Sunday, 14 December 2008
A boy from Portsmouth has been stopped cycling to school. The reason being teachers think the road outside his school is too dangerous. Sam says he gets very bored sitting in the car with his mum but he enjoys exercise and knows cycling is better for the environment that driving because of the harmful fumes that petrol release.
But Sam's headmistress is really worried about him traveling by bike because the road outside his school is too dangerous.
'The road is quite narrow and people sometimes park in places they're not supposed to, like on double yellow lines.'
'There have been a few accidents on the road in recent years too and it can get really busy when lots of parents are dropping their kids off at the same time.'
'Where I live there are tons of cycling paths so everyone cycles.Our school has one of the highest cycling rates in the county. But I don't think he should be stopped because it's his choice.'
'It's stupid. We should be allowed to ride our bikes too school. We are helping the environment.'
'Schools and the government are trying to promote a healthier way of living why ban bikes when they are healthy as long as the kid has road sense? I do not agree with this.'
Sunday, 30 November 2008
The central conceit is the cable replacing one section of the frame (the down tube), which renders it pretty much theft-proof. The idea is this: You remove the cable and use it to lock the (now-folded) bike. If a thief cuts the cable, he can't ride off on the bike. Simple and almost worthy of Alexander the Great in it's ingenuity (Alex was the Gordian knot guy).
While we've covered the Puma bike before (in its Glow-Rider guise) we've never tested one, so we can't confirm our fear that that cable-strung frame will be a little mushy and wobbly to ride. €1100 ($1700).
The RideEllsworth Bicycle's "The Ride" is another bike you can actually purchase, if you've got the dough, but it deserves a place in this lineup for its crazy transmission. Instead of using a fixed number of gears, The Ride's "continuously variable planetary drive" offers an infinitely variable drive ratio. As you twist a dial on the handlebar, it changes the angle between two steel plates in the hub, adjusting the torque. The design was first envisioned by Leonardo da Vinci in the 1490s, and it can be yours for a mere $3,000.
The idea behind design student Phil Bridge's concept is that it is theft-proof: Nobody would steal a cardboard bike. And if they do, it'll only cost $30 to buy a new one. This isn't any old cardboard -- it's hexacomb cardboard, a tough material used in the packing industry which can be foil-faced for waterproofing.
Bridge says that the bike should last for around six months in normal use, and the non-card parts can simply be reused on the next one. We do wonder, though, how the high-stress components will do. I've been through plenty of cranks in the past, for example, and those were made of metal.
Pilen ConceptThis one makes it into the list because it looks so cool. Based on 1930s Le Mans racing bikes, the Pilen Concept is designed by Eric Therner for Swedish company Pilen Bikes. Is might look retro, but hidden behind the styling is a lot of high-tech gear. LED lights are built in to the frame and the saddle is in two parts for independent shock absorption.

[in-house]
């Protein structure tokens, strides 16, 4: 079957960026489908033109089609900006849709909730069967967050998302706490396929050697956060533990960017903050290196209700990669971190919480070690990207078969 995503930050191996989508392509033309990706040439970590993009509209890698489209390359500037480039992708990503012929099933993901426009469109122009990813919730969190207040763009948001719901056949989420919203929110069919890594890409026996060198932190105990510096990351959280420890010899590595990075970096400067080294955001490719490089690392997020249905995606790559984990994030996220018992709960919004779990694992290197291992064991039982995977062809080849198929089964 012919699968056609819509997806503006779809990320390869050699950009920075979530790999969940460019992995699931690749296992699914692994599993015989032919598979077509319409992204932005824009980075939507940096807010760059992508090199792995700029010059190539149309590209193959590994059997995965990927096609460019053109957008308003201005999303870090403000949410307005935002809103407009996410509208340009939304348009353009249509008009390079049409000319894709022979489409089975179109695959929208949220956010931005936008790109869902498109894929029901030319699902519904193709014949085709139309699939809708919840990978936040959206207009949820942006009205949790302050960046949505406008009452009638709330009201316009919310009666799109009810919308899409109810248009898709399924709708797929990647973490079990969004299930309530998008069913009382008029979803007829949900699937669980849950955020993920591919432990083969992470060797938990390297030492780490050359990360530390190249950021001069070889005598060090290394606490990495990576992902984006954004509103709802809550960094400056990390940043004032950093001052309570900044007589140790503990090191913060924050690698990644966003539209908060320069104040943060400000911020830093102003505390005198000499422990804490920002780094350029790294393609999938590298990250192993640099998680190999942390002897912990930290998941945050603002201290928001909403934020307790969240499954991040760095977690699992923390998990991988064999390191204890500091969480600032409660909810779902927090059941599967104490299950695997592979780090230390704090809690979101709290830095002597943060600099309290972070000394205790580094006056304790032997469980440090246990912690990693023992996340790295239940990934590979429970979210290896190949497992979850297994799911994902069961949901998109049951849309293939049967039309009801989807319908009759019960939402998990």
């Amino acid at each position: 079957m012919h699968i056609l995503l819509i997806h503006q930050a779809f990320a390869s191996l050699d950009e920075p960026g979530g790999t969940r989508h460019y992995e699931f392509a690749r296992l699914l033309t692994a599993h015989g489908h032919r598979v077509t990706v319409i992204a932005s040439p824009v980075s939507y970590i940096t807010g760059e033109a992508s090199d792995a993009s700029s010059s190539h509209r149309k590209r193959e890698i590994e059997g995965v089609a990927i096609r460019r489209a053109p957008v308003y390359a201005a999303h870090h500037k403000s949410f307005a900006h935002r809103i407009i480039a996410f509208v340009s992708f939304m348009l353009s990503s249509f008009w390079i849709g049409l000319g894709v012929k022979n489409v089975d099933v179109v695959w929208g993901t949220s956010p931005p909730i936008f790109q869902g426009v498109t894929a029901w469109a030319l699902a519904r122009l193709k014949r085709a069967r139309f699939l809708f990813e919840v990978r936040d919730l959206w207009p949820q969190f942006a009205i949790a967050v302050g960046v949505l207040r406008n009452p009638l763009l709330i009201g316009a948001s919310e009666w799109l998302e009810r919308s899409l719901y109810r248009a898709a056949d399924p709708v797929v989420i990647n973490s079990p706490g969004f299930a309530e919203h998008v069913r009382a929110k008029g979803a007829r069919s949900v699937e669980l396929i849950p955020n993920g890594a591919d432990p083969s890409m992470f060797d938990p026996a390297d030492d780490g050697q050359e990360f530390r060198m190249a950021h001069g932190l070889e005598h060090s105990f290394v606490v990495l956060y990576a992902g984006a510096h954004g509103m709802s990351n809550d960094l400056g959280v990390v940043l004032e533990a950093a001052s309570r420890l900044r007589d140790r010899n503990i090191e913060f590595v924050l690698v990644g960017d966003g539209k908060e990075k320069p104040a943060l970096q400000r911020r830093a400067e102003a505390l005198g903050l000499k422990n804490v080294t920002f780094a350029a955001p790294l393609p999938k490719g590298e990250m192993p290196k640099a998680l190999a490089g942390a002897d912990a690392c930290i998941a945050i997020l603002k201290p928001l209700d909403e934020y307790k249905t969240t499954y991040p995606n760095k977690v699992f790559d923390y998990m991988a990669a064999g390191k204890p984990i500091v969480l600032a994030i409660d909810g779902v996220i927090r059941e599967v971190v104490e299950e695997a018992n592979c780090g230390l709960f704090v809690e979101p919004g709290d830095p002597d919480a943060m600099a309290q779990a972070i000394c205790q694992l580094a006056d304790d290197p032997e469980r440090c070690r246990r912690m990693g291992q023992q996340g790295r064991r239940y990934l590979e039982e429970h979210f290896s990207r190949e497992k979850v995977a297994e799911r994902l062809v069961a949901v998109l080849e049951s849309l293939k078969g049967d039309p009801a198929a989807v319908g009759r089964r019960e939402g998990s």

Oddly, despite having two brake levers, the Pilen doesn't seem to have a front brake. And the nonadjustable seat height could be a problem, too. But who cares when it looks this good?
There's something about the bike, along with the chair, that draws designers. Despite being an almost perfect design already, the reworkings of the humble bicycle seem almost endless. Some are genuine improvements, such as the change from pedals fixed to the front wheel (Penny Farthing) to a rod or chain driving the rear wheel, and others are less so (low-riders, anyone?)
You wouldn't think that much more could be done to the basic diamond-framed, two-wheeled approach, but those designers can't stop fiddling. Here are some of the fruits of their labors.
Above: A bike with square wheels may look impractical, but it would actually be ridable -- on a highway that is surfaced with a series of inverted catenaries.
Sunday, 23 November 2008
- Bike to school week.
- Only 1/5 of pupils in the UK are allowed to bike to school, because
lots of parents wont let their kids cycle because of safety fears.
- Researchers found parents worry roads are too dangerous, and about keeping
their child's bike safe at school.
- Transport charity Sustrans found nearly 50% of all pupils would like to
cycle to school.
- Cycling England found 4/5 kids are banned from cycling to school by their
parents, even though the number of road accidents are falling.
"I do like riding bikes but I've moved house so I live further away from
school. It's too dangerous to ride to school. People drive fast and there's
been a couple of accidents so it's a bit worrying knowing that it could be
"Sometimes it can feel scary when you're in the cycle lane,you feel like a
bus or a car is going to bash into you."
"I take my bike to school 3 times a week out of 5 and I always use the cycle
lanes. My parents sometimes worry about me."
"I don't ride to school right now because my mum thinks it's so dangerous
just in case I get hit by a car or fall over."
Golden boot challenge-encourages everyone to walk or cycle to school and
Hattie 14 London
"I am allowed to cycle to school. It's really fun and when I get to school in
the morning I feel all fresh and ready for the day ahead. There are also
lots of parks that you can cycle through to avoid heavy traffic. I think more
parents should understand that as long as children are sensible on the road
and respect everything on it, they should be able to cycle to and from
Some schools don't like you to bike to school.